Diving Into The Depths Of Music Rights

Music rights – a seemingly complex labyrinth of legalities and terminologies that can initially appear daunting. This article aims to delve deeper into the intricacies of music rights, building upon the foundation set in our previous blog post “A Crash Course in Music Rights (For Sync Licensing)”. For a comprehensive understanding, we recommend reading that article first. In this piece, we’ll unravel the different types of royalties derived from the master rights and copyright, and how these play significant roles in the music licensing landscape.

Master Rights

Master rights pertain to the actual sound recording of a piece of music, and the royalties derived from these rights are typically paid out in three main ways:

1. Master Recording Rights & Royalties

These royalties are paid by streaming platforms, digital stores, and physical distributors (like DistroKid) to the rights controllers/owners. These payments are made for streams, downloads, and physical copies of the track.

For artists working with a label, these royalties are collected by the label, which then pays the rights controllers/owners directly. The agreement between artists and labels can take two forms: a transfer of ownership, where the label gains permanent control over the master recording, or a temporary transfer of control over the master for a specified period of time.

2. Neighbouring Rights

Also known as Digital Performance Rights, these royalties are paid out for non-interactive streaming (like Pandora or SiriusXM), digital radio, and background music in TV shows, retail spaces, or dance events. These rights are managed by organizations like SENA (NL) and SoundExchange (USA), which are interconnected and pay out to each other’s registered rightsholders.

However, it’s worth noting that in Europe, a known case called “RAAP” (more details here) has disrupted payments for TV usage, warranting a separate discussion.

Neighbouring rights are divided into two parts:

Producer’s Share: This half is allocated to the financial producer of the master recording, often referred to as the “producer”. This is frequently claimed by either the record label or the artists. In recent times, as artists often finance their master recordings, they may claim this share or negotiate a fair split with the label. However, claiming this does not negate the artist’s right to claim the other half of the neighbouring rights as a performing artist.

Performers’ Share: This half is for the artists and performers on the master recording. It isn’t split proportionally but rather on a point system. For example, with SENA, every main artist gets 5 points, and every session musician can claim 1 point per played instrument, up to a total of 3 points. However, the main artist always receives at least 50%, and session players cannot claim more than 50% of this share.

3. Sync Rights & Royalties (direct licensing)

These royalties come from placements in movies, TV series, games, commercials, and other media. The controller of the master right (you or your record label) makes agreements directly with the licensor. When signing with a label, artists should establish how royalties are split and who retains control over licensing decisions.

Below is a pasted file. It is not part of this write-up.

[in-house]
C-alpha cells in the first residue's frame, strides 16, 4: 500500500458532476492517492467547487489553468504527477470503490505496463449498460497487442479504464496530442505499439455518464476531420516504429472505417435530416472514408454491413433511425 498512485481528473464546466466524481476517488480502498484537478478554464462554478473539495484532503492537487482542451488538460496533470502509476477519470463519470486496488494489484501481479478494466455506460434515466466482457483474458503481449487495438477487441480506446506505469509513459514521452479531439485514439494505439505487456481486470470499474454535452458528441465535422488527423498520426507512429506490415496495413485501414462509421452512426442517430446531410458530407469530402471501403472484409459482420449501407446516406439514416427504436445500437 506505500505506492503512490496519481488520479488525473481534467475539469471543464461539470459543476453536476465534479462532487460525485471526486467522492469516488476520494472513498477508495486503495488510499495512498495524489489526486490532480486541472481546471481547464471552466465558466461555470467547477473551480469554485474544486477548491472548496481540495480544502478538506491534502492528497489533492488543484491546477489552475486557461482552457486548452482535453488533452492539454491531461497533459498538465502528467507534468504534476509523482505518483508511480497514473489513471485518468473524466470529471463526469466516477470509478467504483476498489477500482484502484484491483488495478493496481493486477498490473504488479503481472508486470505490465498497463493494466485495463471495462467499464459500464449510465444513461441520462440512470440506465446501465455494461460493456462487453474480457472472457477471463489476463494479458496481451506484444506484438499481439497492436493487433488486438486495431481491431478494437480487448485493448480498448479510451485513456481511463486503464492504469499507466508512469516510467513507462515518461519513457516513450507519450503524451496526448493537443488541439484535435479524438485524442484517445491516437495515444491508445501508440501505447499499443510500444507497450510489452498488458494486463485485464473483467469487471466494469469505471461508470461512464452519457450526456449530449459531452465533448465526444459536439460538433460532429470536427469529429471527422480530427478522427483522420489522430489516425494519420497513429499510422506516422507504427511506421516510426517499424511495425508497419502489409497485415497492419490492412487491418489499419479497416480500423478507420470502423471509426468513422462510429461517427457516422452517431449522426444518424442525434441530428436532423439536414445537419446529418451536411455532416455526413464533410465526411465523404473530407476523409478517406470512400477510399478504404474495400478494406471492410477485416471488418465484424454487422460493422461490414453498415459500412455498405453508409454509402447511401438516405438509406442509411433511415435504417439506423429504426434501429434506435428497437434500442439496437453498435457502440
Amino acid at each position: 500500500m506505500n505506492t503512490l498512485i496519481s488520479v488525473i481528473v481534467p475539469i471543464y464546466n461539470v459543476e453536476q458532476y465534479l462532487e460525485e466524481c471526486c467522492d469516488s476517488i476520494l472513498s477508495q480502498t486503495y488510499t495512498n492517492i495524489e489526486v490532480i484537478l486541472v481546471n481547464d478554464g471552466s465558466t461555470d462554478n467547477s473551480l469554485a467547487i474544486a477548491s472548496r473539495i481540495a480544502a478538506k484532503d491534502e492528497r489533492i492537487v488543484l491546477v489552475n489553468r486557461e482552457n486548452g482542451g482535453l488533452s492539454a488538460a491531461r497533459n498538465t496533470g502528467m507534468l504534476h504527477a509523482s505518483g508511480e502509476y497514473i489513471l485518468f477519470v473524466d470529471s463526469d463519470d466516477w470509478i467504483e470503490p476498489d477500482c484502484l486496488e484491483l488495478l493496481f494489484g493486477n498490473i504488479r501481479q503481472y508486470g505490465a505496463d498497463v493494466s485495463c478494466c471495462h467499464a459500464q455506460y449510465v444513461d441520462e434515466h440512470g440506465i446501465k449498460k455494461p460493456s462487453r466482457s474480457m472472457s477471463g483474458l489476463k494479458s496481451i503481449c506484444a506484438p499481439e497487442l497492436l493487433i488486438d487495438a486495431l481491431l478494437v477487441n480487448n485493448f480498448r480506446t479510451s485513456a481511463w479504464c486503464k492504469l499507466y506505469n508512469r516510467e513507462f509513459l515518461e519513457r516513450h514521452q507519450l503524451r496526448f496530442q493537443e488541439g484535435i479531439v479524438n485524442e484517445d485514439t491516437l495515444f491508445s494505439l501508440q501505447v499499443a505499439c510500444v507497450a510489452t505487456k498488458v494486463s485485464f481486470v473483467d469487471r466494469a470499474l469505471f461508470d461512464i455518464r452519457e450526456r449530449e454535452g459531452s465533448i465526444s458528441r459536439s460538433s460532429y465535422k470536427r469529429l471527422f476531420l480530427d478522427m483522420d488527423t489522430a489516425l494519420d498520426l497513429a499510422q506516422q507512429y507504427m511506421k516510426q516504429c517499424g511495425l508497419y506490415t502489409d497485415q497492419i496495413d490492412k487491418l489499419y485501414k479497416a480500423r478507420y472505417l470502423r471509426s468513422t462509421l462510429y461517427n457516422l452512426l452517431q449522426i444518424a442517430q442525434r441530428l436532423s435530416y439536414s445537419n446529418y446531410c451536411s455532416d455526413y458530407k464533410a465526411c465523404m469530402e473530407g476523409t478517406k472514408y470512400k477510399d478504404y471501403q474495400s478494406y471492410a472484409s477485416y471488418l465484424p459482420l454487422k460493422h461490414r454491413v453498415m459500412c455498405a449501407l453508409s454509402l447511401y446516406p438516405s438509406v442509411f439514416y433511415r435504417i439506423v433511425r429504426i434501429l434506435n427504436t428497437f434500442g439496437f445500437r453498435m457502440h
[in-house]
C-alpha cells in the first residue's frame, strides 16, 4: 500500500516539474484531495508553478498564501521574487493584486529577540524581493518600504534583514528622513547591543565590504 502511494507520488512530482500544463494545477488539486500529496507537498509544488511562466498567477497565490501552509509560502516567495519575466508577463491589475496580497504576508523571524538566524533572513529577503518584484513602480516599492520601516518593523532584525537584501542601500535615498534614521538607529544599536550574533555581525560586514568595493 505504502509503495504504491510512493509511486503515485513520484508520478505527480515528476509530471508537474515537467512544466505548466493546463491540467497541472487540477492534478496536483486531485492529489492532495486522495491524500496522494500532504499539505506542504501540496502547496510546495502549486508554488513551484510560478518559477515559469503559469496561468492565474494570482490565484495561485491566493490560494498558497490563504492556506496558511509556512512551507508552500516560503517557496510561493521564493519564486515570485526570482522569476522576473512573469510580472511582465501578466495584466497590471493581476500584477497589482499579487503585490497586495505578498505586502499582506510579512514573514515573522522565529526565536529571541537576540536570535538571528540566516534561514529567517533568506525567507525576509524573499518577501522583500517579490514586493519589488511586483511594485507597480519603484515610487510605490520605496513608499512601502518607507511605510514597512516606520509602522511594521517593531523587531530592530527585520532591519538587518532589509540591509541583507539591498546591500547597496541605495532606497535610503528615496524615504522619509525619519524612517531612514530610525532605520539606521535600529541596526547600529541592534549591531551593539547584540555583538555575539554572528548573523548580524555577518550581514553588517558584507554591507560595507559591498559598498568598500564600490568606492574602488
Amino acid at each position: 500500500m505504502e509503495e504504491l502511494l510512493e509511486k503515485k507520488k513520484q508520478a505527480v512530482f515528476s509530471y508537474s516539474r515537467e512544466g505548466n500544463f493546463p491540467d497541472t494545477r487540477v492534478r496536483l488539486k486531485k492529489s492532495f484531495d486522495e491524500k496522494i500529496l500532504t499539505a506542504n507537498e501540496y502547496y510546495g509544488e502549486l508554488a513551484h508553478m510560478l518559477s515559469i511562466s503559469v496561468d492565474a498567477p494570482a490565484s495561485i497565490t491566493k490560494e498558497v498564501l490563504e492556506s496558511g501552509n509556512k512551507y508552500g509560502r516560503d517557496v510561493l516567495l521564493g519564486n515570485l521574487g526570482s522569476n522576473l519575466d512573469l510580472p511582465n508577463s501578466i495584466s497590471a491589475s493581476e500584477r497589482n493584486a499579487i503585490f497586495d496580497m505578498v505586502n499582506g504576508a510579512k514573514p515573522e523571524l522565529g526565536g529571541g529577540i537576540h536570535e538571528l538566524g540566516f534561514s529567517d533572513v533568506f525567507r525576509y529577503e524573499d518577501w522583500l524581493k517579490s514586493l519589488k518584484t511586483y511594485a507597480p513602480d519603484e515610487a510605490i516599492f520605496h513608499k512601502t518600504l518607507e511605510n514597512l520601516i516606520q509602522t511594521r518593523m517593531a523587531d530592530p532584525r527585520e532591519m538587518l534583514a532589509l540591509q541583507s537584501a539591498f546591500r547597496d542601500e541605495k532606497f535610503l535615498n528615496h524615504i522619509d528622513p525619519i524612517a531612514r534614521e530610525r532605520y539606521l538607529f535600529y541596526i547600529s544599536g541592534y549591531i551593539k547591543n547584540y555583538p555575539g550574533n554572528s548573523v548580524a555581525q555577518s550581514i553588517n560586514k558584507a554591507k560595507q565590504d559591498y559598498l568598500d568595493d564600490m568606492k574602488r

Copyright refers to the ownership of the underlying composition or song. The associated royalties are also paid out in three ways:

1. Sync Rights & Royalties (direct licensing)

This process mirrors the master sync royalties. You or your publisher, who controls the copyright, makes the agreements directly with the licensor.

2. Mechanical Rights & Royalties

These royalties are paid by rights organizations like STEMRA (NL) and MLC (USA) whenever a copyrighted work is “copied”. This includes making a physical copy of a CD, selling a download, or even streaming on platforms like Spotify (which creates a temporary copy on the listener’s device). Interestingly, only 10% of Spotify payouts go towards mechanical royalties, with 80% paid on the master side and the remaining 10% to Performance Royalties. Publishers who control copyrights tend to claim all mechanical royalties and pay the artist a predetermined percentage.

3. Performance Rights & Royalties

Paid by Performance Rights Organizations (PROs) such as BUMA (NL) and BMI/ASCAP (USA), these royalties are collected whenever copyrighted work is “broadcasted publicly”. This includes live performances, radio, television, streaming platforms, and music played in businesses and at events. The right to publicly play your work comes with compensation, paid by entities like retail stores, radio stations, music venues, etc., to the artist’s PRO for a license. In the case of a writer working with a publisher, the publisher claims the performance royalties, with 50% paid directly to the writer and the rest distributed according to agreed-upon splits.


The structure of music rights and royalties can indeed appear complex, with various parties staking their claim in the pie. However, understanding this intricate system is crucial to ensure a fair distribution of royalties. The landscape is filled with various deal structures, and knowing your rights and royalties can aid in making informed decisions.

To visualize this information, we’ve made “The Pie Of Music Rights”, showing the rights and royalties in context to each other. With this interactive tool, it might help you understanding the whole “pie”.